That's some really nice additional info, but that's somehow still too much info for just a basic system where all it needs to do is run. But still, later, all that will be useful.

Depends on what you want to do with it.

Don't under-estimate the innate complexity of the analog computer there now (i.e. the carburetor) and what it's doing to make the thing run acceptably when considering replacing it with a digital setup.

We typically tell people to break up the projects into segments.

Maybe just getting the MAF sensor is one segment?

An interesting project which I have thought of myself, but never started.
Not necessarily an easy project, but doable.

I would consider Blackfin's suggestion in #2 (and #7).

You can do with a few points for RPM and TPS, and interpolate the values between them.
You might have to compensate for air pressure, intake air temperature and engine temperature, or you could use a potmeter for manual correction - like a manual "choke".
Use the existing ignition coil to get RPM.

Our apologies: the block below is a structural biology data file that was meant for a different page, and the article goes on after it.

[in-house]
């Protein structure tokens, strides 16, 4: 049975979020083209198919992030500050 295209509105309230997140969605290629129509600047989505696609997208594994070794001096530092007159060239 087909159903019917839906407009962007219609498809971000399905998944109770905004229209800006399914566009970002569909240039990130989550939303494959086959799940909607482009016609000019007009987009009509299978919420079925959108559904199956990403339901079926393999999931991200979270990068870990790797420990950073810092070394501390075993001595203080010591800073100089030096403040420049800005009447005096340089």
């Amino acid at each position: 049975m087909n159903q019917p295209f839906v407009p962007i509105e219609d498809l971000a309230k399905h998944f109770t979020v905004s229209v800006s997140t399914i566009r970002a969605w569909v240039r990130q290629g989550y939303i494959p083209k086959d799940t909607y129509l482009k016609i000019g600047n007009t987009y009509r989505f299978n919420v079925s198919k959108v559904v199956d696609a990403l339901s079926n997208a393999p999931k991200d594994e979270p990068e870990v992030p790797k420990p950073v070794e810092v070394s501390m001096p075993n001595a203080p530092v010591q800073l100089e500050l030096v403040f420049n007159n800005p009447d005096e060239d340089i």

Start making the RPM circuit and TPS so you can monitor them while the engine is still runing.

Using a MAF sensor is not tivial either. You will still have to calculate airflow based on its readings and the environmental parameters.

I also think you don't have to worry about timing the injection of fuel to the intake stroke.
If there is fuel present in the intake it will be sucked in. Spraying it on a hot intake valve is preferable.

In the "early days" batch firing (google batch fire vs sequential) was common, where all injectors fired at the same time.
On a four cylinder, that could be four injections (on all injectors) pr ignition.

Useful tips can be found here.

Also look at this thread.

Hi,
Have you checked;

https://www.banggood.com/buy/arduino-mass-air-flow-sensor.html

google

arduino maf

Tom... :slight_smile: